Economic analysis of trypanocide use in villages under risk of drug resistance in West Africa.
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Affognon, H.D. 2007. Economic analysis of trypanocide use in villages under risk of drug resistance in West Africa. PhD thesis, University of Hannover.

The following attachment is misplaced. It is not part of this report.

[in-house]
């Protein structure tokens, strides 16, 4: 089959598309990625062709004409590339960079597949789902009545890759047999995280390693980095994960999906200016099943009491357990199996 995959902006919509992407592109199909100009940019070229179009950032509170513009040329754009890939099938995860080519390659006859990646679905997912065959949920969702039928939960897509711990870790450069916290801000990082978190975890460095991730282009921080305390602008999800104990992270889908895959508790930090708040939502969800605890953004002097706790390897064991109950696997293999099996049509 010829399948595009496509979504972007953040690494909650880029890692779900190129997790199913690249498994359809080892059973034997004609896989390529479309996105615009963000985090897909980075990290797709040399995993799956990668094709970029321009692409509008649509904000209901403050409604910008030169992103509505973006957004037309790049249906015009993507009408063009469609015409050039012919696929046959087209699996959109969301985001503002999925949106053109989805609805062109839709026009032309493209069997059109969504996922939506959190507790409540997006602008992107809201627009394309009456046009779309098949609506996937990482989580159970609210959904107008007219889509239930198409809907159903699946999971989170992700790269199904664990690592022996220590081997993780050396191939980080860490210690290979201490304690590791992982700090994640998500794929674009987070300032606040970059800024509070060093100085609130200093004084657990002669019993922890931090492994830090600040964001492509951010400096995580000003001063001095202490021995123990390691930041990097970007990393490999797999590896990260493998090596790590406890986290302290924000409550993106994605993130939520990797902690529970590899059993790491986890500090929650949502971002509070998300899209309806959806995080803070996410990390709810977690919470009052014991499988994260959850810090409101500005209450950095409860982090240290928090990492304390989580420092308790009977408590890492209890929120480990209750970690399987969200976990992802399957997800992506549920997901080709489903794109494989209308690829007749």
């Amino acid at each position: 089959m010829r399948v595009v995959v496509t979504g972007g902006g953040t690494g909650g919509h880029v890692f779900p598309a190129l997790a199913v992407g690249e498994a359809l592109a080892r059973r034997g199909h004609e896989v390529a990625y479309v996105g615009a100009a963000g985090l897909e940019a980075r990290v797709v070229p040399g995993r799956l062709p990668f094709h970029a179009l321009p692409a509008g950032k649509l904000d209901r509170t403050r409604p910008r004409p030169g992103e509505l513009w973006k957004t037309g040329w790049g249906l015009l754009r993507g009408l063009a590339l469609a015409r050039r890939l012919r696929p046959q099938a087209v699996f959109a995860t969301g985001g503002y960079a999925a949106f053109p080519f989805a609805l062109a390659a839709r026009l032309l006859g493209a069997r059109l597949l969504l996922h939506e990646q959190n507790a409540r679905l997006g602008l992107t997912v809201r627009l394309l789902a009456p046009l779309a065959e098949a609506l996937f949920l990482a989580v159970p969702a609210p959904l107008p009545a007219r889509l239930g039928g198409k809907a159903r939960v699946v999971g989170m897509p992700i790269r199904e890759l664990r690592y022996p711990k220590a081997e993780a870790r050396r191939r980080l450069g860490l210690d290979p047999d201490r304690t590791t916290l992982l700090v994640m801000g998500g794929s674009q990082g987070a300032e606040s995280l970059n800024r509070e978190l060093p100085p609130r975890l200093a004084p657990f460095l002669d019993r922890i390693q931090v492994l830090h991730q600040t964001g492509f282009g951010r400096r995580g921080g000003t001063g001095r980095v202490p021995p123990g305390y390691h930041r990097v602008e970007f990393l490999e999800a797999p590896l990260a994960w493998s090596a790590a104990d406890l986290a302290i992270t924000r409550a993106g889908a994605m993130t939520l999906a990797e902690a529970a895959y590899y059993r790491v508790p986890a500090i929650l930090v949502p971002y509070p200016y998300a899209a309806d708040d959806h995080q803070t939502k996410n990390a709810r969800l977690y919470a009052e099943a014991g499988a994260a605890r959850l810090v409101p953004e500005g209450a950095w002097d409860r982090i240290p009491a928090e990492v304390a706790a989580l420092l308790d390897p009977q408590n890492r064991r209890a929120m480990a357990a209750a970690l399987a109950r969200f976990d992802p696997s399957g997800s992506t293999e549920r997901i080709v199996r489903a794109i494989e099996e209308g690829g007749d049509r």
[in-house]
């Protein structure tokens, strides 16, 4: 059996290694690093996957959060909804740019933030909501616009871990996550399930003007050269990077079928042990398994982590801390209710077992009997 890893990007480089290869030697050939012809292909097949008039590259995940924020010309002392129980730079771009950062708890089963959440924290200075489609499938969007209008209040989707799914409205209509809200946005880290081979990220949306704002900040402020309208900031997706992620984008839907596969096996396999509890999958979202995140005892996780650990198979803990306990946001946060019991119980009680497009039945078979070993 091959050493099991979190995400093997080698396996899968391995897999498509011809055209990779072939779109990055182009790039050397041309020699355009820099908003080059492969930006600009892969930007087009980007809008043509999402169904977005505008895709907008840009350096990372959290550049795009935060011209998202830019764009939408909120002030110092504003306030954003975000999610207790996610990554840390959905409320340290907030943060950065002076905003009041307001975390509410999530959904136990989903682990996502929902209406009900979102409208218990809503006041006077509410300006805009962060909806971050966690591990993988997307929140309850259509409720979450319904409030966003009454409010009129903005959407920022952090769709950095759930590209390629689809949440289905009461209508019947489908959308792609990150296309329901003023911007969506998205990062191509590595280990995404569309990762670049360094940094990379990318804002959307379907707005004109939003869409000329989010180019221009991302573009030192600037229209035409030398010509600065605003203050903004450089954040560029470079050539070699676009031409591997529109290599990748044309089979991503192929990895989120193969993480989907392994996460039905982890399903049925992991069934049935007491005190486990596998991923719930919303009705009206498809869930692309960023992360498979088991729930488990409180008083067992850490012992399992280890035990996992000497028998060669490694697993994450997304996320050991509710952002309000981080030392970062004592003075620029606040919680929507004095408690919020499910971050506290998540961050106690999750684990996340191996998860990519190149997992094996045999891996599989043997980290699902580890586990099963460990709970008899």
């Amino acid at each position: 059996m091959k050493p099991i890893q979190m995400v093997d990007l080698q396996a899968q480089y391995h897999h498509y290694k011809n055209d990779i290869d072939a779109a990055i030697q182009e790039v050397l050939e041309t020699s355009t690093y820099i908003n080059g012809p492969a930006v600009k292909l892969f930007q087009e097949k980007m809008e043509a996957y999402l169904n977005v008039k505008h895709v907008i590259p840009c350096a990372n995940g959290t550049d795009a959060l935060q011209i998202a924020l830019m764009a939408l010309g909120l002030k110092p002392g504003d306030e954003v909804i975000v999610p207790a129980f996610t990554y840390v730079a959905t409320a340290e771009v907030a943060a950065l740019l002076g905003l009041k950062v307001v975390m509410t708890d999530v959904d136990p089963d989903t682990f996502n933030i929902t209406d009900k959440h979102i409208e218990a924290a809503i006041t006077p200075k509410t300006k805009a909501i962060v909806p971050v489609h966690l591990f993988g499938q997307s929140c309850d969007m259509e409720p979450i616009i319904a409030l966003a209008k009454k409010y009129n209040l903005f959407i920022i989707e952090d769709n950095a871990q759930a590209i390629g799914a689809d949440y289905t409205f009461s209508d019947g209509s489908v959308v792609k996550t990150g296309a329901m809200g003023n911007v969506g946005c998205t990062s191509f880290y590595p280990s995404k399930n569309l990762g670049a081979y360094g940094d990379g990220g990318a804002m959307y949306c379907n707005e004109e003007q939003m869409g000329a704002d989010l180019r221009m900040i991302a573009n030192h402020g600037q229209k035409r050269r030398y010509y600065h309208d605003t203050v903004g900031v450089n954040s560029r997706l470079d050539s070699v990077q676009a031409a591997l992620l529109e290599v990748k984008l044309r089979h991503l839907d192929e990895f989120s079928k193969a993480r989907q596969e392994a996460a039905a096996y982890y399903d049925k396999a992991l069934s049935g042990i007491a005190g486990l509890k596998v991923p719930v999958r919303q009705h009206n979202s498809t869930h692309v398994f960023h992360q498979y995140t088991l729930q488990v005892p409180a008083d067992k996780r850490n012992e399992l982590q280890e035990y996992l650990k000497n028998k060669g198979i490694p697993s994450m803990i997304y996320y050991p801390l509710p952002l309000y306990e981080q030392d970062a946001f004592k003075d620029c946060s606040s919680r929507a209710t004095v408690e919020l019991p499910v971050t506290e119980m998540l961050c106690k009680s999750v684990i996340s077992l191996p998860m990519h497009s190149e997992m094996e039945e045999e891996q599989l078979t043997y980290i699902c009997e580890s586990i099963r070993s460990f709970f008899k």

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Economic analysis can assist in the understanding of the factors that determine the success of trypanosomosis control by cattle farmers in the cotton zone of West Africa. Trypanocides are the most widely used method of control, and determining their short- and long-term productivity provides important information. However, this must be interpreted in the light of emerging drug resistance, which poses a major obstacle to the sustainability of drug use. More generally, this research aims to advance the methodology of measuring the productivity of animal disease control inputs in West African cattle production. The study includes an empirical assessment of the productivity of trypanocidal drugs and the costs of trypanosomosis under village conditions. The analysis was extended to capture the implications for the livelihood of the poor cattle farmers of a declining susceptibility of trypanosomes to drugs. The results of this research can help decisionmakers to put in place strategies for improved management of trypanosomosis and trypanocidal drug resistance. The study was conducted in Burkina Faso and Mali from June 2003 to May 2004. Data were collected by a team of veterinary epidemiologists, technicians and agro-economists. In all, 206 herds with a total of 3565 cattle in eighteen villages were monitored during a period of twelve months. Input and output data were collected by enumerators posted in villages for which epidemiological conditions were assessed throughout the study period. Additional price information was collected in local markets, abattoirs and through focus group discussions. It was found that cattle-keeping is important in both Mali and Burkina Faso; however, herds were larger in Mali. The smaller herd size in the study area compared to other parts of sub-Saharan Africa and the higher ratio of draught animals to male adult cattle, especially in Burkina Faso, indicate a farming system more oriented towards intensive use of draught animals in crop production. The majority of cattle farmers in the study area considered trypanosomosis the most important disease of cattle, and knowledge of the cause of trypanosomosis in the study zone was relatively high compared to other parts of sub-Saharan Africa. Farmers are aware of many strategies to control the disease. However, their preferred strategy is the use of trypanocidal drugs and the majority of treatments are given by cattle farmers, although this is not legal. In the methodology developed, livestock production is modelled as a process in which local resources and external inputs are used to generate multiple outputs such as milk, meat, draught power, and manure, and indirect outputs including the finance and insurance functions of maintaining cattle stocks. The study applies a production function framework and integrates a damage control function to quantify cattle production output losses as well as the productivity effect of trypanocide use under different epidemiological conditions. For the estimation of the productivity of disease control inputs, a conventional Cobb-Douglas production function and a modified Cobb-Douglas function that integrates a damage abatement function were specified. Dummy variables were used to capture the effects of disease prevalence and drug resistance, thus taking into account different epidemiological conditions. Three different specifications of the exponential damage control function were tested. The specification that includes two sources of damage from diseases provided the best fit and was used for comparison with the Cobb-Douglas production function in the analysis. The productivity estimates of trypanocides in this study show that the damage control function provides consistently higher marginal productivity for both trypanocides (isometamidium and diminazene aceturate) in cattle production systems where disease is common and isometamidium resistance is high. However, the conventional Cobb-Douglas production function model shows that the productivity of trypanocidal drugs decreases in the situation where trypanosomosis disease prevalence and drug resistance are both high. The results suggest that treating the damage control inputs such as trypanocides in cattle production, as yieldincreasing inputs in the conventional framework is likely to generate misleading results. The marginal value products of isometamidium in all epidemiological conditions, and the marginal value product of diminazene in high-prevalence-high-resistance conditions, reveal an underuse of trypanocidal drugs. In a strict economic interpretation, this implies that in the short term cattle farmers could increase the profitability in those conditions if they increase trypanocide input beyond current levels. On the other hand, the static analysis applied in this study does not take into account the negative externality of trypanocide resistance in the future. If the use of trypanocide increases, cattle farmers will also be more likely to experience future losses from trypanocide resistance. To delay and even reverse the development of resistance the concept of “rational drug use” is recommended. Using drugs rationally entails: reducing need for drugs by disease prevention strategies; decreasing use of drugs by replacing with alternatives; ensuring drugs are given only when clinically needed; giving the appropriate drug at the appropriate dose; and ensuring correct administration of the drug. This study confirms that trypanosomosis is an important disease in the cotton zone of West Africa. Although drug resistance is increasing, trypanocidal drugs used are still effective against the disease. However, at the current sub-optimal level of isometamidium use, output losses are much higher – 9.8% to 22.7% of the value of output – than in a situation where isometamidium use is optimal for the epidemiological conditions. When disease control effort reaches the optimum level, output losses are much lower in all epidemiological conditions (1.3% to 1.5% of output). At the current use of trypanocidal drugs, economic losses due to trypanosomosis range from €9.50 to €22.00 per TLU1 and year. The costs of trypanosomosis at the current level of disease control effort, which include the control costs and the remaining loss after control are higher than they would be if isometamidium use was at optimal levels, in all epidemiological conditions. Currently, trypanosomosis disease costs cattle farmers €13.30 to €26.00 per TLU and year; however, at optimal disease control efforts, costs would be reduced to €8.60 to €10.10 per TLU and year, depending on epidemiological conditions. While the current costs of the disease represent on average 12% to 28% of the output derived from cattle production in the study area, costs of the disease at optimal drug usage would represent only 7% to 8% of output depending on disease prevalence and drug resistance levels. Lower costs of the disease and the increasing productivity of trypanocide in conditions of high drug resistance may create an intractable situation in which cattle farmers’ choices for trypanosomosis control measures are guided by the phenomenon of path dependency. Once this occurs, the only options for controlling the disease would be the discovery of new drugs, for which the development is prohibitively expensive, or eradication of the tsetse vector of trypanosomosis – a strategy that has never been sustainable without considerable external support. Maintaining the effectiveness of trypanocides is hence a priority for farming systems in West Africa. The study has demonstrated the feasibility of applying the damage control framework for measuring the productivity of animal disease control inputs at farm level in poor African countries. The model developed here concentrates on the direct effects of the disease, while the dynamic aspects of drug resistance are included in the model a simplified manner only. To capture these dynamic processes further research is required for example to develop a bioeconomic model that integrates the impacts of trypanosomosis on cattle farmers’ livelihoods and adequately captures the biological process of drug resistance.